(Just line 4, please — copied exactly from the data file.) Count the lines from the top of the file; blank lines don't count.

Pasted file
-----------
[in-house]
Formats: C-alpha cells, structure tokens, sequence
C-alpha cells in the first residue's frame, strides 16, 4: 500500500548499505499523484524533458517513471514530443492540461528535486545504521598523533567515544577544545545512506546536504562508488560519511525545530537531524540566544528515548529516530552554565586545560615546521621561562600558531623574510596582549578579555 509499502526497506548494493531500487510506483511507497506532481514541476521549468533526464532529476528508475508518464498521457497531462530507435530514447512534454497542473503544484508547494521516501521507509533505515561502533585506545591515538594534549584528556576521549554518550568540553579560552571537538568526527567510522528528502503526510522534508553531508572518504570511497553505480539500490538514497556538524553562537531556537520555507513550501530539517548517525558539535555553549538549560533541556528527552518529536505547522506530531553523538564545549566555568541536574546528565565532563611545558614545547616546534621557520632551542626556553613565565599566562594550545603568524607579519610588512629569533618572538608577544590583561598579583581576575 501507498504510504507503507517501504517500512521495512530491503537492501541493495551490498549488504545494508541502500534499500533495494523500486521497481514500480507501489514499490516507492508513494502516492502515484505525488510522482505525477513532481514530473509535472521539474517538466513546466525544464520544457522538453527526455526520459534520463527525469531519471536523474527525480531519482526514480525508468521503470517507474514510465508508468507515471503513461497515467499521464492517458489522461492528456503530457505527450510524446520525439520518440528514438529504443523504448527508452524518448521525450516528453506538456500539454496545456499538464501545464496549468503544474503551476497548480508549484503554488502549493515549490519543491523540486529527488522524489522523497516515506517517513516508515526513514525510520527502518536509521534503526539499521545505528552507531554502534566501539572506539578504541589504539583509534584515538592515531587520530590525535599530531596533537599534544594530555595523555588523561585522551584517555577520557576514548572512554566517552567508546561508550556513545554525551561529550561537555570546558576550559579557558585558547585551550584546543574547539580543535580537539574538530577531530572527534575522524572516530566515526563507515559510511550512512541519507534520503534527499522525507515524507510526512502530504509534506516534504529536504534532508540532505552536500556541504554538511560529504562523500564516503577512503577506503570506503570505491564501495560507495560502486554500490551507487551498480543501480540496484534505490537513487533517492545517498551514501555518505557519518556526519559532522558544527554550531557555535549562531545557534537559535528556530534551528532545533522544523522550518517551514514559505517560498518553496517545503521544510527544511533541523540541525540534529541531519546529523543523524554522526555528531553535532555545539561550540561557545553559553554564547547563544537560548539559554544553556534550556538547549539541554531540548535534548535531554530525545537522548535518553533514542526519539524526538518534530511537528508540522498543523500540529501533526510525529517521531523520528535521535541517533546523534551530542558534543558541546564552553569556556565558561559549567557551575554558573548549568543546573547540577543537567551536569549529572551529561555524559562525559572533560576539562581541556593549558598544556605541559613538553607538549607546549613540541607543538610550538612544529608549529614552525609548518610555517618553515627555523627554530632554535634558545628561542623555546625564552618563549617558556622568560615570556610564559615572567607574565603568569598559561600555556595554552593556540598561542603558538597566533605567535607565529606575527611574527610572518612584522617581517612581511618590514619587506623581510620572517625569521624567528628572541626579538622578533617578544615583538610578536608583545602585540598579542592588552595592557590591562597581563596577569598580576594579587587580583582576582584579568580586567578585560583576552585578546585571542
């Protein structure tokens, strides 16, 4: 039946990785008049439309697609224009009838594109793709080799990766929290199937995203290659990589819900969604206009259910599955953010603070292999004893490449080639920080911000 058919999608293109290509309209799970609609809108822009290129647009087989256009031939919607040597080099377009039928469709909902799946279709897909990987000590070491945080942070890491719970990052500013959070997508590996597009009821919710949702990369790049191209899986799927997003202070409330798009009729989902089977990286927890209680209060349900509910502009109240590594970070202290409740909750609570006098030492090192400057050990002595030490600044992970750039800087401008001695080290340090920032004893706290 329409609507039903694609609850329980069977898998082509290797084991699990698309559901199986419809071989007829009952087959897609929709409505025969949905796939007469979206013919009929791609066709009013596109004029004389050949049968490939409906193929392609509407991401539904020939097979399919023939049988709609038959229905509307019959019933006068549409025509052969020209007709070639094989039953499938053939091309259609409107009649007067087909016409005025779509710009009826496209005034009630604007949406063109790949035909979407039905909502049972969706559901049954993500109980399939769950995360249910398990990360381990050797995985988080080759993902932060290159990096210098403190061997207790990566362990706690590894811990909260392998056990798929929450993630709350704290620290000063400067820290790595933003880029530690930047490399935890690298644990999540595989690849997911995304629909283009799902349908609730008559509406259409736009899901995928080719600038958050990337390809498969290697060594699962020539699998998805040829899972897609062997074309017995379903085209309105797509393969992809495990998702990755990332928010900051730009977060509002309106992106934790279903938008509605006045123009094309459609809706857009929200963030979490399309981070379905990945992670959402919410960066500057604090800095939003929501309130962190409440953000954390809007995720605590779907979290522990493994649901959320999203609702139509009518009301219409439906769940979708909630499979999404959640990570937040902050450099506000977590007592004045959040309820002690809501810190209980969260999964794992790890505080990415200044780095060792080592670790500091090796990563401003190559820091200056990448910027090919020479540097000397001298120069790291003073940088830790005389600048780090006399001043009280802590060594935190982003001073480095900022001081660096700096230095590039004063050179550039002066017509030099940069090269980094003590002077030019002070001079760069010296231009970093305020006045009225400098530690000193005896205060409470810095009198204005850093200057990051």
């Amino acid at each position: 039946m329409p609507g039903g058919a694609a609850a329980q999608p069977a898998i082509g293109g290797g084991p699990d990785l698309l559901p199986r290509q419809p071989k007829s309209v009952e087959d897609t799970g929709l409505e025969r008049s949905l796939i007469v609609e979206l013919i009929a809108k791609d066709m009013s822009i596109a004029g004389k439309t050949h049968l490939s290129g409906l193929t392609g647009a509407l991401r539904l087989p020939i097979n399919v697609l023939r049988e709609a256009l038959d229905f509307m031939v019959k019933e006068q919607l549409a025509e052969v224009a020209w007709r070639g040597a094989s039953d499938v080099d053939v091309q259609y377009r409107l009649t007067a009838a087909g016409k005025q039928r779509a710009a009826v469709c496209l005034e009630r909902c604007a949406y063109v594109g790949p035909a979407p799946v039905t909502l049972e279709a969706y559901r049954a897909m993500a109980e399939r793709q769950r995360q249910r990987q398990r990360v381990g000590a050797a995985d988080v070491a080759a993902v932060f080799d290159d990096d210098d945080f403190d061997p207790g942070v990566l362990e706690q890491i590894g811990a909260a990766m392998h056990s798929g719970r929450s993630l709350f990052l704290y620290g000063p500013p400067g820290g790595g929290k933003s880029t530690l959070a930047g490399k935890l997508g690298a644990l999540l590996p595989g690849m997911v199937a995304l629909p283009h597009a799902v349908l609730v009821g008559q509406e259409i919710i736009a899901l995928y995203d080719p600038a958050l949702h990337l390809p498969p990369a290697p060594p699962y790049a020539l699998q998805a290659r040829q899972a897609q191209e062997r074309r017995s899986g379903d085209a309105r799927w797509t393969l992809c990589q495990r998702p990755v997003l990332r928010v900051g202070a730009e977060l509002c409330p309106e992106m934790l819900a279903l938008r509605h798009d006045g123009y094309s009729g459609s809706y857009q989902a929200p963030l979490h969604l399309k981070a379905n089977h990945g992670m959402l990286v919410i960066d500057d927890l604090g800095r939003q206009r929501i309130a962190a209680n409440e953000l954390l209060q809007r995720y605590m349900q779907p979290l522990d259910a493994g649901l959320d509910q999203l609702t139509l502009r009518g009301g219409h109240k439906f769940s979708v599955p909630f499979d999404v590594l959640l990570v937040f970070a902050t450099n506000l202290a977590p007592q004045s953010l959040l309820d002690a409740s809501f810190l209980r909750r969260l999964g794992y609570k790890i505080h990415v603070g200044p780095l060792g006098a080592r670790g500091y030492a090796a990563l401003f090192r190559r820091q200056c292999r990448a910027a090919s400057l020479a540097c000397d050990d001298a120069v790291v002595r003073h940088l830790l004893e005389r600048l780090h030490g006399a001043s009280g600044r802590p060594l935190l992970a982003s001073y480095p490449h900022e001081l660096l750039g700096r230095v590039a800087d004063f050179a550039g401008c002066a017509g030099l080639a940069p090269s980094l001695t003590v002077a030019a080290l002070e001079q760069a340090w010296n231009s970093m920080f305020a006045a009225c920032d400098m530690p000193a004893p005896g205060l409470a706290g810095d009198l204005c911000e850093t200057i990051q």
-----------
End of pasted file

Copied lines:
């Protein structure tokens, strides 16, 4: 039946990785008049439309697609224009009838594109793709080799990766929290199937995203290659990589819900969604206009259910599955953010603070292999004893490449080639920080911000 058919999608293109290509309209799970609609809108822009290129647009087989256009031939919607040597080099377009039928469709909902799946279709897909990987000590070491945080942070890491719970990052500013959070997508590996597009009821919710949702990369790049191209899986799927997003202070409330798009009729989902089977990286927890209680209060349900509910502009109240590594970070202290409740909750609570006098030492090192400057050990002595030490600044992970750039800087401008001695080290340090920032004893706290 329409609507039903694609609850329980069977898998082509290797084991699990698309559901199986419809071989007829009952087959897609929709409505025969949905796939007469979206013919009929791609066709009013596109004029004389050949049968490939409906193929392609509407991401539904020939097979399919023939049988709609038959229905509307019959019933006068549409025509052969020209007709070639094989039953499938053939091309259609409107009649007067087909016409005025779509710009009826496209005034009630604007949406063109790949035909979407039905909502049972969706559901049954993500109980399939769950995360249910398990990360381990050797995985988080080759993902932060290159990096210098403190061997207790990566362990706690590894811990909260392998056990798929929450993630709350704290620290000063400067820290790595933003880029530690930047490399935890690298644990999540595989690849997911995304629909283009799902349908609730008559509406259409736009899901995928080719600038958050990337390809498969290697060594699962020539699998998805040829899972897609062997074309017995379903085209309105797509393969992809495990998702990755990332928010900051730009977060509002309106992106934790279903938008509605006045123009094309459609809706857009929200963030979490399309981070379905990945992670959402919410960066500057604090800095939003929501309130962190409440953000954390809007995720605590779907979290522990493994649901959320999203609702139509009518009301219409439906769940979708909630499979999404959640990570937040902050450099506000977590007592004045959040309820002690809501810190209980969260999964794992790890505080990415200044780095060792080592670790500091090796990563401003190559820091200056990448910027090919020479540097000397001298120069790291003073940088830790005389600048780090006399001043009280802590060594935190982003001073480095900022001081660096700096230095590039004063050179550039002066017509030099940069090269980094003590002077030019002070001079760069010296231009970093305020006045009225400098530690000193005896205060409470810095009198204005850093200057990051």